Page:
Flash back to April 2007 and Orica investors could be forgiven for asking what could possibly go wrong? The board had just rejected a takeover bid at a substantial premium to the prevailing share price, which was already up sixfold in the previous six years. This was (and still is) a company whose core explosives business benefits from being in a global duopoly with significant barriers to entry and was generating returns on equity around the 20% mark.
Fast forward to May this year and yet another disappointing half-year result. The share price has declined 58%, return on equity (pre write downs) has roughly halved and profits have declined.
So what went wrong? Around the time the board rejected the takeover approach, the company made two major acquisitions to ‘diversify’ into the mining services sector. Minova (October 2006) and Excel (September 2007) were acquired for $857 million and $775 million respectively. Excel was consolidated into Minova and this new operating segment generated $150 million EBIT in 2008, more than 15% of Orica’s total EBIT. Yet this business lacked the competitive advantages of the core explosives business. Its primary exposure is to underground mining where producers are often high up the cost curve and making a profit is highly dependent on the coal price. Compounding this was significant exposure to volatile developing markets and a product range that didn’t appear to require much technical expertise. Indeed, one of its major products, steel roof bolts, looks like something a coal miner could acquire from their local Bunnings.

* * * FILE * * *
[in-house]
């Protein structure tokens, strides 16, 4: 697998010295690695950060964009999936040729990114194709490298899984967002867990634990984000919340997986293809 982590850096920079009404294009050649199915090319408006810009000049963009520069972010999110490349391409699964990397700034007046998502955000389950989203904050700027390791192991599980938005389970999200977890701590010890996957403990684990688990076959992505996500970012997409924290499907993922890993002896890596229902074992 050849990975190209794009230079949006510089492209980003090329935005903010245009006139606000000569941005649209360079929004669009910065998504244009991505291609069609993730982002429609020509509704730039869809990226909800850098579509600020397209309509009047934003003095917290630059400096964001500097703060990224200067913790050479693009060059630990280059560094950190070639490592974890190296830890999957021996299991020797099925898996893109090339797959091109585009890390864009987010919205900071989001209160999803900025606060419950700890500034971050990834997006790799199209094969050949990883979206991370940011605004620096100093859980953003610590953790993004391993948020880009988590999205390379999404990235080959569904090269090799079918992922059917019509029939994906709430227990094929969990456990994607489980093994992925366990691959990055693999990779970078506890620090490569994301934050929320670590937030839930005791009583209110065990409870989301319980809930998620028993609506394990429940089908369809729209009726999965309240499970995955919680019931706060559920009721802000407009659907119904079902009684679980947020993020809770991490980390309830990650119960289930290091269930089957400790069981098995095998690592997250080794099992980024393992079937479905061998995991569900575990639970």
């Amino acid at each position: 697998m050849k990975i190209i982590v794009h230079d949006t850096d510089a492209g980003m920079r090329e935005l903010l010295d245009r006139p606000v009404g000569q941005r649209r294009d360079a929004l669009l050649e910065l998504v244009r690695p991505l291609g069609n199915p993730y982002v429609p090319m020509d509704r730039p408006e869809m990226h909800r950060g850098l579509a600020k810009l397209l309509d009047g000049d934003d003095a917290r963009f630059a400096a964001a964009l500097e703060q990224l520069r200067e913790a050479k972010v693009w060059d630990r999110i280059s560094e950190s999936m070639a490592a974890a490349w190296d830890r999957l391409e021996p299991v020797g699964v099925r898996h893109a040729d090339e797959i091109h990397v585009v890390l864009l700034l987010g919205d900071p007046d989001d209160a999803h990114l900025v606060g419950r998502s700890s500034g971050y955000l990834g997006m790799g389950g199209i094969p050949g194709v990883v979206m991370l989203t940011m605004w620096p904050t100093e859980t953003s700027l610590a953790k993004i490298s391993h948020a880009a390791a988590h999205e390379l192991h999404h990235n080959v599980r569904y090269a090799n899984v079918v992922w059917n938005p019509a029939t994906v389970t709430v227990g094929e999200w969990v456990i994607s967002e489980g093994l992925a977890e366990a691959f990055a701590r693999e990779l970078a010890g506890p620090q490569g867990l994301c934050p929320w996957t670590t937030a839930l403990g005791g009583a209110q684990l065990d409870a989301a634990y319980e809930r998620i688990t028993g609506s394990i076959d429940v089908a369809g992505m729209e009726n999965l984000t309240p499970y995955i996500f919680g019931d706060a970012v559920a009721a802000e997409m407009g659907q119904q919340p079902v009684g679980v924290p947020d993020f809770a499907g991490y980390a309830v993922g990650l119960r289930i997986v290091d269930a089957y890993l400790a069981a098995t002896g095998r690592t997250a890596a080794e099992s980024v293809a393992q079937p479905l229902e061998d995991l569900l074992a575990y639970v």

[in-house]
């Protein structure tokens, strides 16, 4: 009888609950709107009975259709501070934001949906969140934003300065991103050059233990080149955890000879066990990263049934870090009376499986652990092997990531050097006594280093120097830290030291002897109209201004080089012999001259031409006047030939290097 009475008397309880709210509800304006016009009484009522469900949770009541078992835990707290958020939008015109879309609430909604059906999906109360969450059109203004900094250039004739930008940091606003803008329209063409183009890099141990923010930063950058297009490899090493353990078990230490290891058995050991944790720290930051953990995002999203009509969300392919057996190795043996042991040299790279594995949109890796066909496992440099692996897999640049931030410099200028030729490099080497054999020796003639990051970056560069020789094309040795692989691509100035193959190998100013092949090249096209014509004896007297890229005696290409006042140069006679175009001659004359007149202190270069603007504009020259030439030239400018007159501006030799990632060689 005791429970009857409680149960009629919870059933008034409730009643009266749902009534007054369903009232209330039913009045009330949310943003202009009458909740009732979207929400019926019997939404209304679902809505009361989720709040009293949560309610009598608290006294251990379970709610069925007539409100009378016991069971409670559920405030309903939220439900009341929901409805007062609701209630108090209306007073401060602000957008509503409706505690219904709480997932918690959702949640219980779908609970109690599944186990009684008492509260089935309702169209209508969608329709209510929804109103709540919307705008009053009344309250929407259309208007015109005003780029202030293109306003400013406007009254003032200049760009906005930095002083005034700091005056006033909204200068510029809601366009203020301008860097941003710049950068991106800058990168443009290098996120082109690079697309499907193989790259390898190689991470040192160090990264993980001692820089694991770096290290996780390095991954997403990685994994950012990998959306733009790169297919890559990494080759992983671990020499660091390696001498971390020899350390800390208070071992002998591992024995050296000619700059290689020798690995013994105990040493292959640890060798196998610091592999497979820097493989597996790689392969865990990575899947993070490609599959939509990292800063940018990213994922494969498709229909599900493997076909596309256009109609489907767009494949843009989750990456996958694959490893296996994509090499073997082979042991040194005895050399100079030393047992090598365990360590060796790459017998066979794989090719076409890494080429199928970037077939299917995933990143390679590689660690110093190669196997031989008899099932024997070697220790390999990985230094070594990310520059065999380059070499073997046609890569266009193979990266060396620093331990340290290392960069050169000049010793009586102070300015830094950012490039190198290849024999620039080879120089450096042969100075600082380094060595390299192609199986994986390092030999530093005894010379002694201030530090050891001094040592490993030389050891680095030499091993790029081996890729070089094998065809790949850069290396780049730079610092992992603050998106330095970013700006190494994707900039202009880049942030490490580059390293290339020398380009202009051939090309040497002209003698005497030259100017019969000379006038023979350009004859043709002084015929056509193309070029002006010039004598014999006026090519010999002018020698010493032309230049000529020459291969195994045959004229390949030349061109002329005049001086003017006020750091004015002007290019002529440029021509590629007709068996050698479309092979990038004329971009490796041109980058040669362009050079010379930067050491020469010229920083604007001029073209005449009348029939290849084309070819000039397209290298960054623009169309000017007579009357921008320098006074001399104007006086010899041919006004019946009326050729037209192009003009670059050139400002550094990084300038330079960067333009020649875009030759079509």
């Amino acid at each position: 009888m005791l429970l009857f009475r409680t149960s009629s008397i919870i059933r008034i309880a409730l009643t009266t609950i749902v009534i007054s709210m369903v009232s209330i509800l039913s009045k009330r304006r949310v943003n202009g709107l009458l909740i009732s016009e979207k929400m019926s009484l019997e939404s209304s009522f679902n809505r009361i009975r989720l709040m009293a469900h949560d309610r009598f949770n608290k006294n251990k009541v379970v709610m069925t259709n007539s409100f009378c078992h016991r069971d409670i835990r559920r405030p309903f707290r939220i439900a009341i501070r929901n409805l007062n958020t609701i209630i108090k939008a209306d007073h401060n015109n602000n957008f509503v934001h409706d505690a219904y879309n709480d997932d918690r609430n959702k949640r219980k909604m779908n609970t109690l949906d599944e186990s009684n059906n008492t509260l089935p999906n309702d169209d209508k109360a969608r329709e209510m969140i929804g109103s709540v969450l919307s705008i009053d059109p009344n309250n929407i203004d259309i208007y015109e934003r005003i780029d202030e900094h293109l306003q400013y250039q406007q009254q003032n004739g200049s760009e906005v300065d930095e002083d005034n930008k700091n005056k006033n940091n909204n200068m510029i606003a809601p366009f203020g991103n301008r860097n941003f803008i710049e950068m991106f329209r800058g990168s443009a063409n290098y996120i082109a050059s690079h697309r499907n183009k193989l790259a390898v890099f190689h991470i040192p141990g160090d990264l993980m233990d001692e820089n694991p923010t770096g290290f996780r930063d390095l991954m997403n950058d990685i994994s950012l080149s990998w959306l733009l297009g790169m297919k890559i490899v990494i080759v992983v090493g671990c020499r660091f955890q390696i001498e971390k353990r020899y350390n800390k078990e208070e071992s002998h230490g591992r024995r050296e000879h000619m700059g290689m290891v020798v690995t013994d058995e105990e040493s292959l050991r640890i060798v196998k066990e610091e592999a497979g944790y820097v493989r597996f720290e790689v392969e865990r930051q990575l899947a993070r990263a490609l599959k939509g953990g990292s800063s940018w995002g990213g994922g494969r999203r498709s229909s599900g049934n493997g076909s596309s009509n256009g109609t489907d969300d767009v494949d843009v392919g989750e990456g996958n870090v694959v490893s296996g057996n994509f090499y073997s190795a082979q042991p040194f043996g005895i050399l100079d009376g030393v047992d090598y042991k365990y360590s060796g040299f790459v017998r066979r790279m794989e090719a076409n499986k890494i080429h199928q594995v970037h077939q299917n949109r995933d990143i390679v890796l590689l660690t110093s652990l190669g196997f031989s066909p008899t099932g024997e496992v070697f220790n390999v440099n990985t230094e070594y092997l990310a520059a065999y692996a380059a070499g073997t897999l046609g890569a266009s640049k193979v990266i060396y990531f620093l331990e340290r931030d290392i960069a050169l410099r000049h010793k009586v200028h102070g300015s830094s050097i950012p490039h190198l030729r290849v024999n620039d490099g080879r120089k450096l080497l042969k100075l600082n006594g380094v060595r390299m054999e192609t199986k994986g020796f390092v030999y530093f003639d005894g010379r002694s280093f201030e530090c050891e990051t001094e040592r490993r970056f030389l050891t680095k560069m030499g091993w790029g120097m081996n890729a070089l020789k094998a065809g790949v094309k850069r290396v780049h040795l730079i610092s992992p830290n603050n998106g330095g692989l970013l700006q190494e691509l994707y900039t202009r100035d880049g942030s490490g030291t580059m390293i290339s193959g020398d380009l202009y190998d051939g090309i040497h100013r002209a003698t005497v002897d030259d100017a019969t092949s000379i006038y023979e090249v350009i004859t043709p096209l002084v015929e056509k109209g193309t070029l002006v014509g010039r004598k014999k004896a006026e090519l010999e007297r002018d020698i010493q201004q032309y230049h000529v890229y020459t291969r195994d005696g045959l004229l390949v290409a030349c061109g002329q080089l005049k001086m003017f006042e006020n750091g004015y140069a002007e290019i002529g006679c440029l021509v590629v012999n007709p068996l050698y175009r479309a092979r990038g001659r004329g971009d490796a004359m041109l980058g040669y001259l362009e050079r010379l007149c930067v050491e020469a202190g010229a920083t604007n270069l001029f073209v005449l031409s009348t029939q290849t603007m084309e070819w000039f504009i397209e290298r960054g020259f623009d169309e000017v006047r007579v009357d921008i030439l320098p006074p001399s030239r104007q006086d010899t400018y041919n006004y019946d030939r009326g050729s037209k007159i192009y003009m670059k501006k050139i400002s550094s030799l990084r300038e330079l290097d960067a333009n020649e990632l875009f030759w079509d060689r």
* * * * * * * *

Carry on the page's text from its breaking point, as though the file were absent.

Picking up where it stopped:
Following the end of the mining boom, Minova’s earnings evaporated, making a first time operating loss of $19 million in 2015.
The remainder of Orica’s business has been remarkably resilient since Minova was acquired. This is because its core explosives products are a key input into mining production but only a few percent of the cost of total production. In the grand scheme of things they are a small but essential cost to miners. Despite the end of the mining boom, miners keep producing, the world still needs coal and iron ore and commodity prices aren’t as big an issue for Orica as for other mining services companies. At least they weren’t, until Orica acquired Minova.
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